Join The Conversation With Mishpacha's Weekly Newsletter



2nd Time Around

Barbara Bensoussan

After a first marriage fails, a second marriage can be a balm to the soul. But that doesn’t mean it’s a smooth ride. Here are some common hurdles that newlyweds have to face the second time around — and the ways they dealt with those challenges.

Wednesday, February 13, 2013

rings

After a painful divorce, Liora was left with four young children, no college degree, and a job that paid only $15 an hour. “My ex did help with the children’s expenses, but once I paid the rent, there was precious little left. Trying to create a happy Jewish home when I was so overwhelmed was really a challenge. I still remember struggling to put up a little succah by myself, and crying in frustration when the poles kept collapsing. It just seemed to symbolize my whole struggle to keep my home together.”

Worn down from the front lines, Liora was delighted when she met Ari. He seemed like the perfect knight in shining armor to lift her up and carry her out of her misery: financially successful, charming, with only a few older children who lived with their mother. Liora and Ari spoke about commitment and how to solve problems through good communication. He promised he would renovate his house for her and buy her a new sheitel.

Less than a year after their marriage, Liora was back in another apartment with her children. “He became a different person after we got married,” she says. “He seemed to stop caring about me; he was moody and critical. As for the support, well, he never came through on any of his promises.” Ari refused to discuss problems, thereby ruling out getting help from a counselor, rav, or therapist.

Not all second marriages have such a sad ending, but Liora’s experience is in line with secular statistics on remarriage (there are no statistics for the frum community): The divorce rate runs at about 67 percent for second marriages and 73 percent for third ones. (The failure rate for first-timers is lower, but no less dismal, at 50 percent.)

Why are remarriages so fragile when you’d expect people to enter them older and wiser? For one, things get increasingly complicated the second time around. If you’ve already been married, chances are you have children; your chassan likely has some, too. If he lives elsewhere, you might have to uproot your entire life to join him (with your disgruntled kids in tow). Finances can quickly become a heated issue — what happens when you get an inheritance but want to reserve the money only for your children and not his?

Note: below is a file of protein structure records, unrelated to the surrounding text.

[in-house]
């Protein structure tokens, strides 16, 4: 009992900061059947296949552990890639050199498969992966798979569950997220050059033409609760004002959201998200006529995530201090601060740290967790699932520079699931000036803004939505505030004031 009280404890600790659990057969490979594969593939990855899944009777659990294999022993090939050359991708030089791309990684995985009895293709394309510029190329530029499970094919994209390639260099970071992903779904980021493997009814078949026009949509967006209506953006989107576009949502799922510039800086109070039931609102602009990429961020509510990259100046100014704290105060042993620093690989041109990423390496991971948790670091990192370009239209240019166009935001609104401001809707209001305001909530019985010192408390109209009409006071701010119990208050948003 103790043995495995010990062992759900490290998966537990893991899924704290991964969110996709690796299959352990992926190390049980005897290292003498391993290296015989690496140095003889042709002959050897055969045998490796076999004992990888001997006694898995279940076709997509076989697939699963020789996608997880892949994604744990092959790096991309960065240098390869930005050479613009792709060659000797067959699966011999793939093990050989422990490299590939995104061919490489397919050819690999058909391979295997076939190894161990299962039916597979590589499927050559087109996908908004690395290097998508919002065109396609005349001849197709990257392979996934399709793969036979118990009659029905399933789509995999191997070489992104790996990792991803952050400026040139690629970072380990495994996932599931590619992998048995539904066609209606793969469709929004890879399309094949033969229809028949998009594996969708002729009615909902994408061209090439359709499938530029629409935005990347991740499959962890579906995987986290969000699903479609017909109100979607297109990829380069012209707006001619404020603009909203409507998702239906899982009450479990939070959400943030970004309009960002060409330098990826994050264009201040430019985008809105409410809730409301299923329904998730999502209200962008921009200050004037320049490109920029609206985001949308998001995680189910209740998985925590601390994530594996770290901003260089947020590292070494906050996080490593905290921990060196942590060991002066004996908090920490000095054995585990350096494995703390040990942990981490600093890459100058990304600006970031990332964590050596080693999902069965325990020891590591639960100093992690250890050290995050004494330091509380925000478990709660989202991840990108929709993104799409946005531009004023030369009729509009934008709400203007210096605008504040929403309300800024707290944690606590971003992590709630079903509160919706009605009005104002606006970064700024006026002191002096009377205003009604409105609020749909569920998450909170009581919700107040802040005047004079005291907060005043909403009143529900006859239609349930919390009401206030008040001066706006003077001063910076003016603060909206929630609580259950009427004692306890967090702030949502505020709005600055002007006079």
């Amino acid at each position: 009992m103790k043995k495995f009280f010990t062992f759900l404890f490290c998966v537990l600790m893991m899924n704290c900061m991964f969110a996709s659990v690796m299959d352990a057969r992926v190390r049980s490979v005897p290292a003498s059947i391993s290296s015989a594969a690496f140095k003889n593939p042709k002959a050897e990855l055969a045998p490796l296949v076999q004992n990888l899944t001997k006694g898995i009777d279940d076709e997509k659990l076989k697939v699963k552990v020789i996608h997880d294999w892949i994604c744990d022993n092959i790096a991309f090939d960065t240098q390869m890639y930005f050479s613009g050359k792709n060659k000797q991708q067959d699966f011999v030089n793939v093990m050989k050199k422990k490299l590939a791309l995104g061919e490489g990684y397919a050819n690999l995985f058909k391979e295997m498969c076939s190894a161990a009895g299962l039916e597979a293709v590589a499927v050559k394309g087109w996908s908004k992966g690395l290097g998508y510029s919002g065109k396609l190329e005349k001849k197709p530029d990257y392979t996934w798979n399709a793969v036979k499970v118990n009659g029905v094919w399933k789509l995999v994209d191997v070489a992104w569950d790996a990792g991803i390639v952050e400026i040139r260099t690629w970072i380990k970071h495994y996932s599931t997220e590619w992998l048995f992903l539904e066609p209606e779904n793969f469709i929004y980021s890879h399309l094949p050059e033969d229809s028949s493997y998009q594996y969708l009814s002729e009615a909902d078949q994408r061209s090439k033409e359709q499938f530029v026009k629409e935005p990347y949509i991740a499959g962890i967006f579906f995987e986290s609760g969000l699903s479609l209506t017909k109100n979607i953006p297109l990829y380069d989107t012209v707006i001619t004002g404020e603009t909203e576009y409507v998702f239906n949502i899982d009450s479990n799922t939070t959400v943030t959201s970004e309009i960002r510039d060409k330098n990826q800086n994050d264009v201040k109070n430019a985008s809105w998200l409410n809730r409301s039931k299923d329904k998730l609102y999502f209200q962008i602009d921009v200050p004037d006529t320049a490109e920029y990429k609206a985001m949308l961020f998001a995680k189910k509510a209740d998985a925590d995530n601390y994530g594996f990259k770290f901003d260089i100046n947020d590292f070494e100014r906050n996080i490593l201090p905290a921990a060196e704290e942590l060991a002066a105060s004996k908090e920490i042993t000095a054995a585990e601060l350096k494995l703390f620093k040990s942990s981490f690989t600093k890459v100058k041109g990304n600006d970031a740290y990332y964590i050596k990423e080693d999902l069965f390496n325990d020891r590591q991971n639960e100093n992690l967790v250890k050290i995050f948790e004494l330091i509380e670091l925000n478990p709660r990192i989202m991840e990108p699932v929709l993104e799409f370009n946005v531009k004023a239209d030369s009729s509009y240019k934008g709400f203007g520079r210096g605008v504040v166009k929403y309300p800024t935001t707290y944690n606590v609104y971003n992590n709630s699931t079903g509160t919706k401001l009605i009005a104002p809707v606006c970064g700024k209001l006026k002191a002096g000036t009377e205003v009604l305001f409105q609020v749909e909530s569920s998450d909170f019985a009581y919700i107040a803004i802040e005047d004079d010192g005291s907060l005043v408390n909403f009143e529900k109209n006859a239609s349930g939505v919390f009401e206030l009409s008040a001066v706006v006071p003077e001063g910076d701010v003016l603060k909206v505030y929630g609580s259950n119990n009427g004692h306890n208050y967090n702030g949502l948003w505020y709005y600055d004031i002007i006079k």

From second-timers who have been there — and experts who advise them — here are some pointers on how to avoid the pitfalls of remarriage.

 

 To read the rest of this story, please buy this issue of Mishpacha. To sign up for a weekly subscription click here.

Share this page with a friend. Fill in the information below, and we'll email your friend a link to this page on your behalf.

Your name
Your email address
You friend's name
Your friend's email address
Please type the characters you see in the image into the box provided.
CAPTCHA
Message


MM217
 
Weekly Struggle
Shoshana Friedman Cover text: promise big and deliver what we promise
Only Through You
Rabbi Moshe Grylak A response to last week’s letter, “Waiting in Passaic”
Are You Making a Kiddush Hashem?
Yonoson Rosenblum In communal affairs, “one bad apple…” often applies
Chance of a Lifetime
Eytan Kobre I identify with the urge to shout, “No, don’t do it!”
Work / Life Solutions with Bunim Laskin
Moe Mernick "You only get every day once"
Seeking a Truly Meaningful Blessing
Dovid Zaidman We want to get married. Help us want to date
Shivah Meditations
Rabbi Emanuel Feldman Equivalence between two such polar opposites is puzzling
Magnet Moment
Jacob L. Freedman Everyone’s fighting a battle we know nothing about
Secrets and Surprises
Riki Goldstein Top-secret suits Eli Gerstner just fine
Blasts of Warmth
Riki Goldstein Keeping the chuppah music upbeat in low temperatures
Behind the Scenes
Faigy Peritzman The intrinsic value of each mitzvah
Good Vision
Sarah Chana Radcliffe Good or bad, nice or not? What you see is what you get
Day of Peace
Mrs. Elana Moskowitz On Shabbos we celebrate peace within and without